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Premier Li Keqiang meets the media after the NPC's annual session closes

China Daily | Updated: 2018-03-21 07:34

Lianhe Zaobao of Singapore: With China's economic rise, some critics have been saying that China is increasingly using its money and market as political tools to try to influence other countries' foreign policies or make some sort of political infiltration. How would you respond to that? Should the world feel worried about China's rise and its strategic expansion?

Premier Li: In recent years, China's economic growth has contributed some 30 percent to global growth. This has been conducive not only to global economic recovery but also to world peace. More trade and more cooperation mean more negotiations, and that helps to keep conflicts away. The Chinese believe that one must not do to others what one does not like to be done to himself. We always value peace. We are resolute in upholding China's territorial integrity and will never give up a single inch of our own territory. In a similar vein, we will not take or occupy an inch of others' land. What we pursue is a road of peaceful development.

Our development so far has been achieved in a peaceful international environment. Going forward, a peaceful international environment remains what China needs for attaining modernization. Let me emphasize two points: One, China will not seek expansion. China remains a developing country who has no intention to pursue expansion. Even if it grows stronger in the future, it will continue to defy the logic which predestines a rising country to hegemony. What China wants is to develop relations with all other countries and regions on the basis of mutual respect, equality and mutual benefit. Together, we could build a community with a shared future for mankind.

China's business cooperation with other countries follows market principles and business rules. In pursuing the Belt and Road Initiative, we have sought shared benefits through consultation and collaboration. China's assistance within its capacity to some other developing countries, especially underdeveloped countries, has never come with political strings. It has nothing to do with political influence. In some areas, the international community may want China to assume a greater role. Well, China is ready to fulfill its due international responsibilities commensurate with its status as a major developing country. It would be a misunderstanding to see China playing such a role as seeking strategic expansion.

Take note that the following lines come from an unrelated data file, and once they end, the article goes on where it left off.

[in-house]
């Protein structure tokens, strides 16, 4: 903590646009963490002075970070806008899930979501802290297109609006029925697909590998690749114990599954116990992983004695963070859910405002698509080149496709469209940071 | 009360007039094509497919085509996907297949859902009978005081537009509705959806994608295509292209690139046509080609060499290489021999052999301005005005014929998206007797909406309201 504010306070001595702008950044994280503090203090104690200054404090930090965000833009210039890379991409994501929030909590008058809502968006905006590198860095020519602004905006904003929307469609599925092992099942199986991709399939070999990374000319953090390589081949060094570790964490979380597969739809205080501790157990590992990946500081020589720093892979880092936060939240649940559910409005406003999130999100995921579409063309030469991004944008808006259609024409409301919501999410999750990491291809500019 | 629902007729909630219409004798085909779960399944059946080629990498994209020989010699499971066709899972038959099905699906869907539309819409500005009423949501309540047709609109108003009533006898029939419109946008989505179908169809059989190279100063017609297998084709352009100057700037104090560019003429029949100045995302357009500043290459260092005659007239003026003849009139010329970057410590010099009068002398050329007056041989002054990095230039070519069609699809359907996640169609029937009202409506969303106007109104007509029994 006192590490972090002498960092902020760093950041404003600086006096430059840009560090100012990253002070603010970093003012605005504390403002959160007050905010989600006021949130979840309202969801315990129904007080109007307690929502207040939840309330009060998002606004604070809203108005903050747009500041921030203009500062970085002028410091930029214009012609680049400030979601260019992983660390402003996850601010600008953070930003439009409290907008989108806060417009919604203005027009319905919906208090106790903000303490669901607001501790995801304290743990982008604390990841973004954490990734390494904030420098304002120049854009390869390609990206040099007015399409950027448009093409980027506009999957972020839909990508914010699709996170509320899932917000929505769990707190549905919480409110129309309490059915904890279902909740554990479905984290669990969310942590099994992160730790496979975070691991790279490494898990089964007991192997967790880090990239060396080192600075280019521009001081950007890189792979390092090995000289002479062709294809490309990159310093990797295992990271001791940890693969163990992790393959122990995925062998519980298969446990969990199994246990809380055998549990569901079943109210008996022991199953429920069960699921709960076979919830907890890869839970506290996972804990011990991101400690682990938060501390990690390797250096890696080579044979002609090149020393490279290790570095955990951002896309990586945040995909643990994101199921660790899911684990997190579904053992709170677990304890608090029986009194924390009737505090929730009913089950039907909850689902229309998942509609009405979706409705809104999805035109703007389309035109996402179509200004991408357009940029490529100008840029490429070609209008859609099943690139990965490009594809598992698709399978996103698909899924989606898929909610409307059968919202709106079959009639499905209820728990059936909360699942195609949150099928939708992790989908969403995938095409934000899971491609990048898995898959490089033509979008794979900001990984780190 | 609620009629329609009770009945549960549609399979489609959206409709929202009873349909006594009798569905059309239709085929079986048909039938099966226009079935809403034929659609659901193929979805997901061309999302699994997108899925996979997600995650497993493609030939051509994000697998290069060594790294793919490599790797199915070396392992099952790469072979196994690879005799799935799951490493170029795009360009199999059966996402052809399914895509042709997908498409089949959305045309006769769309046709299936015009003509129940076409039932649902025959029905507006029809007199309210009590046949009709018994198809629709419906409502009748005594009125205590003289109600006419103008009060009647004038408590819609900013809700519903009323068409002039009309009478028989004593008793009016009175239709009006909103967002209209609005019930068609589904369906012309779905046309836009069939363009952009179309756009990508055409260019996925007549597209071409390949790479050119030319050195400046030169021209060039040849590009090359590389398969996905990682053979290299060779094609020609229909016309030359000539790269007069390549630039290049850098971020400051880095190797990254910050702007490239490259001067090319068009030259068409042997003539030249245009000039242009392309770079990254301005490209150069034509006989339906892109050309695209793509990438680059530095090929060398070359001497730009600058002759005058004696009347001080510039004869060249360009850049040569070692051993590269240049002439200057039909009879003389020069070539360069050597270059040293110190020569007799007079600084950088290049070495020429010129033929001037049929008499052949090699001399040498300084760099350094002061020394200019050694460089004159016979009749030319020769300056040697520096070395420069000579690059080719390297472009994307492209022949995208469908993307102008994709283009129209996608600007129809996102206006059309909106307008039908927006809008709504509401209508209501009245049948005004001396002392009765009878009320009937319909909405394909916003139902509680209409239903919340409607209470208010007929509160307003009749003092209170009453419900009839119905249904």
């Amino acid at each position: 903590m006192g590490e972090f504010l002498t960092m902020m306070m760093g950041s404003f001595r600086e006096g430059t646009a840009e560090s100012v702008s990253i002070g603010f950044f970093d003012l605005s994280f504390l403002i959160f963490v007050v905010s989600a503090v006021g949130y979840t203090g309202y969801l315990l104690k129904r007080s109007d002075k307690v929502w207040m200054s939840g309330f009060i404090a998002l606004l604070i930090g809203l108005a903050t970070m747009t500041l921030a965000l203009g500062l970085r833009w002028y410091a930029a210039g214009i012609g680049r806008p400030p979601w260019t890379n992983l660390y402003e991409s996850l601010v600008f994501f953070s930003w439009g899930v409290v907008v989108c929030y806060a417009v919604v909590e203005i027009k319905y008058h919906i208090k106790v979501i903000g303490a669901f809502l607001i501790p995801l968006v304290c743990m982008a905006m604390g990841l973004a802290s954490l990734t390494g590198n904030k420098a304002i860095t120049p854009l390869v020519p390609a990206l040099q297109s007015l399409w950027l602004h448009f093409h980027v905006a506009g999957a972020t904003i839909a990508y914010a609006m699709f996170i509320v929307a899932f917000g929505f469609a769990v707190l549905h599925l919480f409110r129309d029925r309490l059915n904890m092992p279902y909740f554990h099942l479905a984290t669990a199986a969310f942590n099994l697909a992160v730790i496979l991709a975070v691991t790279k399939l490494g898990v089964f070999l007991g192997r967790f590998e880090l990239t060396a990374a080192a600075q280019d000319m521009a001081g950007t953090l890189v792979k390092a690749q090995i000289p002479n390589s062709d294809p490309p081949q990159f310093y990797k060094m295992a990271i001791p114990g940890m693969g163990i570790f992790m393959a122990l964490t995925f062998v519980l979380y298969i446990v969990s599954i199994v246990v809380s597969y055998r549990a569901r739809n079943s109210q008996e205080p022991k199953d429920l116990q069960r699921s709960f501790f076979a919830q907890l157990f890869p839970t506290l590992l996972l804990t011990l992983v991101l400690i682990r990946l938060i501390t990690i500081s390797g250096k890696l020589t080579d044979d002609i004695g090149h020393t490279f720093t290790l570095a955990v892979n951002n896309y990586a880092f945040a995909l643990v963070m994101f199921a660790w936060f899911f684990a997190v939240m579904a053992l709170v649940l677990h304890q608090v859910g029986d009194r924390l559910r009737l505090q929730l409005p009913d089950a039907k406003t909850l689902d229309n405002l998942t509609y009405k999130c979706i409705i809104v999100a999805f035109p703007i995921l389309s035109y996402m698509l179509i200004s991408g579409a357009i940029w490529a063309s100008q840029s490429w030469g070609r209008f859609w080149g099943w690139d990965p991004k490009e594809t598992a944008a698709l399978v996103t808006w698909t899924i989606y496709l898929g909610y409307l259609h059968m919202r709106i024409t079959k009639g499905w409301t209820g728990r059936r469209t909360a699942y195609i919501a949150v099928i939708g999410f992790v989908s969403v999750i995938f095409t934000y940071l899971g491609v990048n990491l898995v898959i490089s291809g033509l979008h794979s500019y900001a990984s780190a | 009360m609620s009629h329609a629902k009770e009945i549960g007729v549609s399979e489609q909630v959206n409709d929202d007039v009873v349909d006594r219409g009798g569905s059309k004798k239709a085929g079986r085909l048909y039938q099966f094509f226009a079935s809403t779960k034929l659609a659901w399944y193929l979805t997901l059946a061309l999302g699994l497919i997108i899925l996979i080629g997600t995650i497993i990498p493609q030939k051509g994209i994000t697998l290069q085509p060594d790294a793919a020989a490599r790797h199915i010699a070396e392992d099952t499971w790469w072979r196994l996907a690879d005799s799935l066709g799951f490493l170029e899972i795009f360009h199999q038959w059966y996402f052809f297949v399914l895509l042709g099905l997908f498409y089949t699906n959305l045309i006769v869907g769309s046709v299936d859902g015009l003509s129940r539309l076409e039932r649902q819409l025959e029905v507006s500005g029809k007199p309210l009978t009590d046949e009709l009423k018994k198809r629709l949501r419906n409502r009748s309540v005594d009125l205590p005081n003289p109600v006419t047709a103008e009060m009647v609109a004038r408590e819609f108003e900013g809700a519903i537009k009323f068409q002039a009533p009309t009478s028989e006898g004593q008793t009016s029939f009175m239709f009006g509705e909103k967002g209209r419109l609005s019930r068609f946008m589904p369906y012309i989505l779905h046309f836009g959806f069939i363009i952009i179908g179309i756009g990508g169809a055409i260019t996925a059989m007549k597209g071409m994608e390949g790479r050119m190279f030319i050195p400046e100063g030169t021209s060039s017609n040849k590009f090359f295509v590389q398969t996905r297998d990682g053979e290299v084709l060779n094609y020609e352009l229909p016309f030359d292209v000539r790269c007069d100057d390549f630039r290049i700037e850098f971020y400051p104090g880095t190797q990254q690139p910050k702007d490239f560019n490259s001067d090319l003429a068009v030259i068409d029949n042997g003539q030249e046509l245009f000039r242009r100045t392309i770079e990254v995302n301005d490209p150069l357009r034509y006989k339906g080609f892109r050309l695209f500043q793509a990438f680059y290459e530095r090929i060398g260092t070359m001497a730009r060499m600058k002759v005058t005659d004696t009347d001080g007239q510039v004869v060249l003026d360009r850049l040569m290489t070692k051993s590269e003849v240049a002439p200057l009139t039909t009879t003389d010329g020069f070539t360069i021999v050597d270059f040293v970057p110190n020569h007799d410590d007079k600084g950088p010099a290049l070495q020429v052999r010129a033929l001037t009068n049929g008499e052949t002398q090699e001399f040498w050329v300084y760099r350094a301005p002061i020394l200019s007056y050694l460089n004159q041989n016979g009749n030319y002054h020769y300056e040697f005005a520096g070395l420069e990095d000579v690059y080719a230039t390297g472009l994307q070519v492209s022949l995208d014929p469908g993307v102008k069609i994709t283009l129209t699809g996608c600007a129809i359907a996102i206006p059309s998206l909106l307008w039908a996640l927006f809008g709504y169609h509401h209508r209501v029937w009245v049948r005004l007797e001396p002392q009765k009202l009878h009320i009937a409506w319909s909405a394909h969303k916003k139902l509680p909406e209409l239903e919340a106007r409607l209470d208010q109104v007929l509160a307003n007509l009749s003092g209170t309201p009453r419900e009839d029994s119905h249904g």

My second point is that we will continue to focus on managing China's own affairs well. As Chinese premier, I am fully aware that my country is still confronted with many difficulties and challenges, including many pressing livelihood issues. We in the government must deal with these challenges on a daily basis. We travel and make friends around the world in order to foster a peaceful and stable environment, internationally and in our neighborhood, and create more win-win opportunities for China's development. We know clearly that this is what we should continue to do.

People's Daily: Mr Premier, in your Government Work Report you said that fairer and fuller employment should always be a highlight of high-quality development in China. At the same time, however, college graduates, laid-off workers from cutting overcapacity and demobilized military personnel continue to face difficulty in getting jobs, which means daunting challenges in ensuring employment. What do you plan to do to tackle this problem?

Premier Li: Whether the government is doing a good job in employment is best judged by our people. I don't think anyone would be able to cover it up if we fall short on job creation. Let me first address what we plan to do on the employment front this year, as this year's performance will be a good indicator of what is to come in the next five years.

In recent years, with the Chinese economy operating within its proper range, some 60 million new urban jobs have been generated, ensuring relatively full employment in China. This has been a big achievement. Employment is of paramount importance for each and every family, and nothing is gloomier for it than zero employment of its members. A college graduate would not have a future if graduation means joblessness. Governments at all levels must fully appreciate the importance of employment, and always put job creation high on their agenda. In this year's Government Work Report, for the first time, we incorporated surveyed urban unemployment as a projected target, to better reflect the employment situation in both urban and rural areas. This is the government putting pressure on itself.